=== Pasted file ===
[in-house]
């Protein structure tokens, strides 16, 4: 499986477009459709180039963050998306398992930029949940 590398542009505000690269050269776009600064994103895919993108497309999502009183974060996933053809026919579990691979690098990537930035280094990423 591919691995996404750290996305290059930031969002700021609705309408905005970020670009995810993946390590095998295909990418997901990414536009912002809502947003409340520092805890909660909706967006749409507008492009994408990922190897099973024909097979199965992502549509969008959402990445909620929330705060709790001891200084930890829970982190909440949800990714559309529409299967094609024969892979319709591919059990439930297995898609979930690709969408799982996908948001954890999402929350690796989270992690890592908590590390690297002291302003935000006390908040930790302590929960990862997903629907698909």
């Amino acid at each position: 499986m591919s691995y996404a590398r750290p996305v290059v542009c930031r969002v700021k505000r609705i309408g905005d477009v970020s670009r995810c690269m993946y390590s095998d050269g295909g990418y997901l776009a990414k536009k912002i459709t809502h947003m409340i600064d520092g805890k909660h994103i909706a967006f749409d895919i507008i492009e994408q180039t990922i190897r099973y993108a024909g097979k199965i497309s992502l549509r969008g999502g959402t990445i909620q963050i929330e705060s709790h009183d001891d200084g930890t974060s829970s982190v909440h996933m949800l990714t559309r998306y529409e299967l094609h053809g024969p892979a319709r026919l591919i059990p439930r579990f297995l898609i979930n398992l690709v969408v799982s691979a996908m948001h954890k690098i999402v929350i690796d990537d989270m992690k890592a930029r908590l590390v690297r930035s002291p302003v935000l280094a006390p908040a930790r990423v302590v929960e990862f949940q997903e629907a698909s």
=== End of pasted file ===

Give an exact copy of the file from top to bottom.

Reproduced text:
[in-house]
């Protein structure tokens, strides 16, 4: 499986477009459709180039963050998306398992930029949940 590398542009505000690269050269776009600064994103895919993108497309999502009183974060996933053809026919579990691979690098990537930035280094990423 591919691995996404750290996305290059930031969002700021609705309408905005970020670009995810993946390590095998295909990418997901990414536009912002809502947003409340520092805890909660909706967006749409507008492009994408990922190897099973024909097979199965992502549509969008959402990445909620929330705060709790001891200084930890829970982190909440949800990714559309529409299967094609024969892979319709591919059990439930297995898609979930690709969408799982996908948001954890999402929350690796989270992690890592908590590390690297002291302003935000006390908040930790302590929960990862997903629907698909």
């Amino acid at each position: 499986m591919s691995y996404a590398r750290p996305v290059v542009c930031r969002v700021k505000r609705i309408g905005d477009v970020s670009r995810c690269m993946y390590s095998d050269g295909g990418y997901l776009a990414k536009k912002i459709t809502h947003m409340i600064d520092g805890k909660h994103i909706a967006f749409d895919i507008i492009e994408q180039t990922i190897r099973y993108a024909g097979k199965i497309s992502l549509r969008g999502g959402t990445i909620q963050i929330e705060s709790h009183d001891d200084g930890t974060s829970s982190v909440h996933m949800l990714t559309r998306y529409e299967l094609h053809g024969p892979a319709r026919l591919i059990p439930r579990f297995l898609i979930n398992l690709v969408v799982s691979a996908m948001h954890k690098i999402v929350i690796d990537d989270m992690k890592a930029r908590l590390v690297r930035s002291p302003v935000l280094a006390p908040a930790r990423v302590v929960e990862f949940q997903e629907a698909s």